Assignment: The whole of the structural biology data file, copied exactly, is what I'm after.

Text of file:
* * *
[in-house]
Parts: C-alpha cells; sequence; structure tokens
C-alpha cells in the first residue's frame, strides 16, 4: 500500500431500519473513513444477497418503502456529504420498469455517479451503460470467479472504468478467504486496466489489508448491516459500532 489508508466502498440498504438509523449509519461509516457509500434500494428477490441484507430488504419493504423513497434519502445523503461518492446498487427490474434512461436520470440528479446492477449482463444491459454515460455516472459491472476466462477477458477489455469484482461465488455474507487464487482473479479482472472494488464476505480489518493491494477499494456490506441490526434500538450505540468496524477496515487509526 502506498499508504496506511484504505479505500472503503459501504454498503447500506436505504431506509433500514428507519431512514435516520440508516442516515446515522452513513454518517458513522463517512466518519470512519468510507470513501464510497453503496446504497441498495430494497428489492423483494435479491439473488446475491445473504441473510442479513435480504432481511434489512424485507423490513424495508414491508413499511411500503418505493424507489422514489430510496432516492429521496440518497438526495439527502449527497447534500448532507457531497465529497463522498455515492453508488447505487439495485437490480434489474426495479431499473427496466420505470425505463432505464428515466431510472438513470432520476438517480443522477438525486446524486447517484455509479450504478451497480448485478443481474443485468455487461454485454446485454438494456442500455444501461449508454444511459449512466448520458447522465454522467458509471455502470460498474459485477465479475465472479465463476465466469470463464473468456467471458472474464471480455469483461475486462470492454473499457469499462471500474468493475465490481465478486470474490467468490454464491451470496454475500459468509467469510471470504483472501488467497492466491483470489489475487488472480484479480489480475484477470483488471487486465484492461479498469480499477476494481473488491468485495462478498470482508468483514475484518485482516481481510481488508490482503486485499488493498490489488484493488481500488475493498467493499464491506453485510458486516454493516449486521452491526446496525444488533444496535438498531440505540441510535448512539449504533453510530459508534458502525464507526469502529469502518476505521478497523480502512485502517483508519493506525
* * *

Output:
[in-house]
Parts: C-alpha cells; sequence; structure tokens
C-alpha cells in the first residue's frame, strides 16, 4: 500500500431500519473513513444477497418503502456529504420498469455517479451503460470467479472504468478467504486496466489489508448491516459500532 489508508466502498440498504438509523449509519461509516457509500434500494428477490441484507430488504419493504423513497434519502445523503461518492446498487427490474434512461436520470440528479446492477449482463444491459454515460455516472459491472476466462477477458477489455469484482461465488455474507487464487482473479479482472472494488464476505480489518493491494477499494456490506441490526434500538450505540468496524477496515487509526 502506498499508504496506511484504505479505500472503503459501504454498503447500506436505504431506509433500514428507519431512514435516520440508516442516515446515522452513513454518517458513522463517512466518519470512519468510507470513501464510497453503496446504497441498495430494497428489492423483494435479491439473488446475491445473504441473510442479513435480504432481511434489512424485507423490513424495508414491508413499511411500503418505493424507489422514489430510496432516492429521496440518497438526495439527502449527497447534500448532507457531497465529497463522498455515492453508488447505487439495485437490480434489474426495479431499473427496466420505470425505463432505464428515466431510472438513470432520476438517480443522477438525486446524486447517484455509479450504478451497480448485478443481474443485468455487461454485454446485454438494456442500455444501461449508454444511459449512466448520458447522465454522467458509471455502470460498474459485477465479475465472479465463476465466469470463464473468456467471458472474464471480455469483461475486462470492454473499457469499462471500474468493475465490481465478486470474490467468490454464491451470496454475500459468509467469510471470504483472501488467497492466491483470489489475487488472480484479480489480475484477470483488471487486465484492461479498469480499477476494481473488491468485495462478498470482508468483514475484518485482516481481510481488508490482503486485499488493498490489488484493488481500488475493498467493499464491506453485510458486516454493516449486521452491526446496525444488533444496535438498531440505540441510535448512539449504533453510530459508534458502525464507526469502529469502518476505521478497523480502512485502517483508519493506525